A Yankee Notebook

May 30, 2016


MONTPELIER – I like to say that Frank Shorter and I were on the same cross-country team; and so we were, though he came along twelve years later and ran light years faster. When he won the Olympic marathon at Munich in 1972, those of us who had toiled, as he had, over the hilly, root-tortured cross-country course in western Massachusetts rejoiced that one of us, by dint of single-minded dedication and relentless training, could go so far. After years of finishing races to crowds of fewer than ten people or, even worse, racing toward a tape on a track between a football crowd and a marching band at half-time, it was wonderful for us to see an entire stadium full of sports fans rising to their feet to cheer as Shorter entered the stadium alone and kicked to the finish.

That all seems ages ago, and in many ways it was. But even then, the Olympic Games had begun to change. Already, in 1936, the Nazi Party had openly injected politics into the Games, and perhaps at the time should have taken as omens the triumphs of Jesse Owens on the track and the University of Washington crew on the water. In 1968, at the Mexico City games, United States athletes Tommie Smith and John Carlos each raised a fist during the medal ceremony. It was popularly termed a “Black Power Salute,” though they insisted it was a “human rights salute.” Silver Medalist Peter Norman of Australia, like Smith and Carlos, wore a human rights badge on his uniform. The Americans were barred for life from further Olympic games, and Norman was dropped from the Australian team.

The 1972 Munich Games were consciously calculated to remove the dark stains of 1936 and its ubiquitous swastikas. Shorter’s thrilling marathon win, however, was overshadowed by the terrorist attack by Black September that ended in the deaths of 11 Israelis, a German police officer, and five of the attackers. The Games had clearly become a setting in which to express other ideal aspirations than “Citius, Altius, Fortius” – Faster, Higher, Stronger.

The media obviously have a huge stake in the popularity of the Olympics. Ours have for months been hyping the coming Games in Rio de Janeiro. Meanwhile, Brazil, which was awarded the 2016 Games in 2009 at the height of a boom, has spiraled into a recession; its politics are in a state of chaos; and pregnant women are advised not to travel there because of the threat of the Zika virus. As if all that weren’t enough of a distraction, the news is full of disqualifications of athletes as the result of more sophisticated drug-detection technology. It’s thus almost impossible to look at an elite athlete anymore without wondering about the extent and nature of his or her enhancement. Clearly,  the slogan, “Better Living through Chemistry,” doesn’t apply to high-stakes sports.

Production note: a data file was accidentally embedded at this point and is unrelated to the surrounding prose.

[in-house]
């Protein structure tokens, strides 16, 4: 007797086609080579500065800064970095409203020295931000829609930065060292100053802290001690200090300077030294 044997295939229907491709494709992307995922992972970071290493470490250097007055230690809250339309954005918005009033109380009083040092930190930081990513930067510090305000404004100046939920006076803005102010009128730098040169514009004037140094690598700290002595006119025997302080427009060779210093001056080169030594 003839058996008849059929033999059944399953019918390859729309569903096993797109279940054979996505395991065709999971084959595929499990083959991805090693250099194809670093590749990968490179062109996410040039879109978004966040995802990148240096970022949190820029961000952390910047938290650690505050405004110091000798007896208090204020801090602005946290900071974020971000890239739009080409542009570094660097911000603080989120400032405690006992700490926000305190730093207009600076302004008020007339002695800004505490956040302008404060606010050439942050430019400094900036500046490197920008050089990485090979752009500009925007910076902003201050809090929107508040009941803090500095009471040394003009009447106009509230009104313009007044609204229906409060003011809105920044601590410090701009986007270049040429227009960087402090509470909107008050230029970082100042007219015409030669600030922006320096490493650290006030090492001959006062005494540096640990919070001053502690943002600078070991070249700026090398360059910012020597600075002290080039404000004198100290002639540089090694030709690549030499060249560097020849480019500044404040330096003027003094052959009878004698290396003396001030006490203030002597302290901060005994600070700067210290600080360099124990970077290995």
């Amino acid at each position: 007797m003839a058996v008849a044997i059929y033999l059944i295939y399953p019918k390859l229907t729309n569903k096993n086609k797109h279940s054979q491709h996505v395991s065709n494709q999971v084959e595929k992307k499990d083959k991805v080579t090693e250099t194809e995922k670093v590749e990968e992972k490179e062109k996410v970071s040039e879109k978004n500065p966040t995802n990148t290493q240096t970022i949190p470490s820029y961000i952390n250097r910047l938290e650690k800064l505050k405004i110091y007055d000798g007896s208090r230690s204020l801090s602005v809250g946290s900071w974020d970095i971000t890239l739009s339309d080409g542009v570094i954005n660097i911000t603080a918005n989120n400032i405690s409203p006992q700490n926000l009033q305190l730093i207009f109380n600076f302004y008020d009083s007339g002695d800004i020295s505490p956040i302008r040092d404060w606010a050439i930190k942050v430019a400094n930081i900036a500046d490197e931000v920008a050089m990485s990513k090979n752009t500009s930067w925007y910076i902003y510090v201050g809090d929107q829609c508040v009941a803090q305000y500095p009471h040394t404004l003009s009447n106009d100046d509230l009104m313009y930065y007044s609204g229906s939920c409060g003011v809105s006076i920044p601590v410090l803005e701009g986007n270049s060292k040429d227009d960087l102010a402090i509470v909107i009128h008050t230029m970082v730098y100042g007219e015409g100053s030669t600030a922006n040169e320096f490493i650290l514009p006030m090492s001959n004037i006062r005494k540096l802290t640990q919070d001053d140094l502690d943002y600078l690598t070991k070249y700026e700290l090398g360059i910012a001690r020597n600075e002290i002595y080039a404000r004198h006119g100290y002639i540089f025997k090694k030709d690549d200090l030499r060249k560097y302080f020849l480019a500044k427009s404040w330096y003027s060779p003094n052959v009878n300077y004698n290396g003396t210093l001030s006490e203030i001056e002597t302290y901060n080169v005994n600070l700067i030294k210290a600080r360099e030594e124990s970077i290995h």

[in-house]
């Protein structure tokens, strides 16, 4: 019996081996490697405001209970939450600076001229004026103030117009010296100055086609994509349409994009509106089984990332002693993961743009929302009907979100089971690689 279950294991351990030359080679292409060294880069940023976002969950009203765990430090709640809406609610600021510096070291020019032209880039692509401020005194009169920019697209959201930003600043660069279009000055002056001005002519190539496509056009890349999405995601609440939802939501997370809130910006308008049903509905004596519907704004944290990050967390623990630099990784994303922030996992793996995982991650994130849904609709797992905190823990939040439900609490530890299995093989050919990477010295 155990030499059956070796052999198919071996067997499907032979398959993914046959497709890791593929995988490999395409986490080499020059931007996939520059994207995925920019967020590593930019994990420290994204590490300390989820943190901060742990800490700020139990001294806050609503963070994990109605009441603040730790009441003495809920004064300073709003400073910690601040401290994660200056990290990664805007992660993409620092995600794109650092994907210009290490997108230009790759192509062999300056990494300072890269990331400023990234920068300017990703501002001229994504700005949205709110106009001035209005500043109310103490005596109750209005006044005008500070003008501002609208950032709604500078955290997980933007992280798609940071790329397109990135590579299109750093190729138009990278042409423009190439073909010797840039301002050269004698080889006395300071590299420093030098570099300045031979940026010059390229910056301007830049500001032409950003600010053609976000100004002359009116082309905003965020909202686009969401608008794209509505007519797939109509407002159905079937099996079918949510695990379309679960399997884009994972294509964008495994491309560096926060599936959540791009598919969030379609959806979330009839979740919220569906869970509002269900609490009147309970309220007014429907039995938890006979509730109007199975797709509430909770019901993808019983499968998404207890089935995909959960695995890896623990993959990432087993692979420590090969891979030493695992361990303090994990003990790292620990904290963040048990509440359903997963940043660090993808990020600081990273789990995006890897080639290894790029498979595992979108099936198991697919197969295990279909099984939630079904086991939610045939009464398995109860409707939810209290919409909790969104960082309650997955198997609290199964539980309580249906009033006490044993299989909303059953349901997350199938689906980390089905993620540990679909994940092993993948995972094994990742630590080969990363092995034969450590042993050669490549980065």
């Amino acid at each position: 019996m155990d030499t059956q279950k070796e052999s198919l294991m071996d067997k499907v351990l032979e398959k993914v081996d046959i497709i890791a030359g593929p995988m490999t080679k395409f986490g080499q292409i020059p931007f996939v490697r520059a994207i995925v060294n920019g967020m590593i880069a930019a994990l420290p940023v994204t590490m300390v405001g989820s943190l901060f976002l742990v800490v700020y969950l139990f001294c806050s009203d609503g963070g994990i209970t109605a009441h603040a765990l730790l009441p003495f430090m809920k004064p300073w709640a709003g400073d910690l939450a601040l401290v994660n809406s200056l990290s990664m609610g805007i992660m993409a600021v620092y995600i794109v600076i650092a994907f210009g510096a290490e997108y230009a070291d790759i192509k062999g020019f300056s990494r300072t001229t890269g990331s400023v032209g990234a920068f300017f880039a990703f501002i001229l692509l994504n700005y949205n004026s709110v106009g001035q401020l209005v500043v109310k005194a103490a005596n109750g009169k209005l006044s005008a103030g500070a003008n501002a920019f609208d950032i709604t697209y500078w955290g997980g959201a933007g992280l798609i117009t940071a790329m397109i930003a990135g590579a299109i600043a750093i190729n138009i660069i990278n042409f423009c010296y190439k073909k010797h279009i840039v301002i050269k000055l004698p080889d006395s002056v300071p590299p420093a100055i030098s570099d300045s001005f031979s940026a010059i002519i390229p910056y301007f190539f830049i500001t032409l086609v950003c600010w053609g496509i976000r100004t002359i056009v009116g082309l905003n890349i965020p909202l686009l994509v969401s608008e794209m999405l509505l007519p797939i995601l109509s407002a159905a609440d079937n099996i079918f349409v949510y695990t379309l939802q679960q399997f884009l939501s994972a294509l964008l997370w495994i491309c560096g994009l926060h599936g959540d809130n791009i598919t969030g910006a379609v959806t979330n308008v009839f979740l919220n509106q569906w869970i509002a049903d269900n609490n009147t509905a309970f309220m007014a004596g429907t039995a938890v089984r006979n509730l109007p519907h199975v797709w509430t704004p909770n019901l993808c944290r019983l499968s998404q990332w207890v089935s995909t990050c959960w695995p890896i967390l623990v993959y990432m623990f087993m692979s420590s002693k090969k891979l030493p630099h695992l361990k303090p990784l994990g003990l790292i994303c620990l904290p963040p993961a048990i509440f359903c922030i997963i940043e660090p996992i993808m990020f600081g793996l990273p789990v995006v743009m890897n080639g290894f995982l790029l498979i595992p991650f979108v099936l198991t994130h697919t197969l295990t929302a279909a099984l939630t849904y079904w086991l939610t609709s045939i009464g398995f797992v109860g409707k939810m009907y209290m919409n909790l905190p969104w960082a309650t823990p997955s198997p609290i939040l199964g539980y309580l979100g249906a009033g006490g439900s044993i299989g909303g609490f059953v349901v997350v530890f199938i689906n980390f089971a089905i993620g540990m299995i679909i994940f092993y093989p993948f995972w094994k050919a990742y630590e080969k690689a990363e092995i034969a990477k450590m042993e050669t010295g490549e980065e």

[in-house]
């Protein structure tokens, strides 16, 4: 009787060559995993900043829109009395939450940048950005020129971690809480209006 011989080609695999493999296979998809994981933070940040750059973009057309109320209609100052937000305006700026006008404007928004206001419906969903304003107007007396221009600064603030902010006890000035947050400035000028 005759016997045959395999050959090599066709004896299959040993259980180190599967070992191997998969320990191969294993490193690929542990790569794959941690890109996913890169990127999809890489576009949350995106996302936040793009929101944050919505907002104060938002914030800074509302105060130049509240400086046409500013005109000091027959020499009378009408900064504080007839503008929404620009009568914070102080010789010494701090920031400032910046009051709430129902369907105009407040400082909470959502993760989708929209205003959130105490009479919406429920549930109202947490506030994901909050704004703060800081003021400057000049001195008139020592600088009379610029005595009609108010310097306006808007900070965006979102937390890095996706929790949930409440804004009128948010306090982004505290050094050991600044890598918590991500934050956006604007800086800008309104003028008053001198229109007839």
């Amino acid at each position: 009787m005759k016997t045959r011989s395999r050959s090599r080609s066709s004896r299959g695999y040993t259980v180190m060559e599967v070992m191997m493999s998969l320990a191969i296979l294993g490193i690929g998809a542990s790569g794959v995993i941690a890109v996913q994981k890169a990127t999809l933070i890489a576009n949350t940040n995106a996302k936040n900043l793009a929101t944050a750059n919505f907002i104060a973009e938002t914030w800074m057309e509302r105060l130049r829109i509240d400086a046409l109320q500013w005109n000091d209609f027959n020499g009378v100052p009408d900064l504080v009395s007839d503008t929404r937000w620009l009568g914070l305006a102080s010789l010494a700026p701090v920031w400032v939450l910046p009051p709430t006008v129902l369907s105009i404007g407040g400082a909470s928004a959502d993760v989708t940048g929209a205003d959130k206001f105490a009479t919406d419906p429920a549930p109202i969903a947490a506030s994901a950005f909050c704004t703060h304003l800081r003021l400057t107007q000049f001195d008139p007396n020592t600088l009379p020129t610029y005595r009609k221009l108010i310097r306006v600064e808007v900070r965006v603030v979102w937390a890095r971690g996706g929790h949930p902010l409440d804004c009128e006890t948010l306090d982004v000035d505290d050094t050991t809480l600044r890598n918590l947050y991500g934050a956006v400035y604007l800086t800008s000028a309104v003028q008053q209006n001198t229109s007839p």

Once the public becomes disillusioned about the presumed purity of sport, it begins to lose its attraction. Why bother to watch or cheer for athletes who are no longer extreme examples of what we may aspire to – or might once have aspired to – but instead represent the moral depravity that values victory over every other consideration. (this from someone who cannot cheat even at Solitaire). The constant drumbeat of Olympic results that counts the medals won by the competing nations – as opposed to the athletes – only reinforces the impression of corrupt corporate sports.

As a former cyclist – I often joined the 4:30 a.m., 40-mile peloton out of Hanover – I used to follow the Tour de France with some enthusiasm and rejoiced in the gritty victories of the American cyclist Greg LeMond. Then the accusations of doping began, but most of the public seemed heedless. Mother and I stopped once just below the summit of Mont Ventoux, in southern France, at the memorial to Tom Simpson, a top British Tour de France rider who collapsed and died on a blistering July day in 1967 near the end of the climb.

An autopsy revealed extreme dehydration, aggravated by amphetamines and alcohol. Simpson’s fans couldn’t care less, apparently; the stone of the memorial is surrounded by tributes of cycling gear and parts. LeMond took a stand against the unchecked use of drugs, and suffered for it. Since Lance Armstrong’s incredible string of victories was revealed to be exactly that – incredible – LeMond’s stature has revived. But the Tour de France is no longer of much interest. Prodigious though their feats may be, there’s no way to know which of the riders is clean.

The writing of Roderick Haig-Brown, a Canadian conservationist, appealed to me as a young man. He loved the salmon rivers of the Northwest. I came across an essay of his in a 1989 issue of Trout Magazine. One sentence has resonated with me ever since: “I submit first of all that there is no such thing as sport without ethics.”

Haig-Brown was writing, of course, about hunting, fishing, and conservation; but it might as well have been about competitive sports. It’s always mystified me how anyone could enjoy the rewards of a competition when he knew he didn’t deserve them; how a Congressperson could wear the laurels of an election in a gerrymandered district; how a sportsman armed with a high-powered rifle could spend hours in a blind waiting for a black bear to come to a pile of garbage spilled on the ground, then shoot it and display its skin as a trophy.

The desire for full disclosure compels me to admit that I did cheat once for advantage. I was new in a very small town, and sitting in the luncheonette having coffee with the boys. Someone passed around a small grip tester: You squeezed it to get a reading. Most guys were getting about 70 or so. As they handed it me, a noisy car went by, and when everybody looked away, I squeezed it with both hands, and casually passed it on, reading 130. Saved me a lot of time getting accepted.

Photo by Willem lange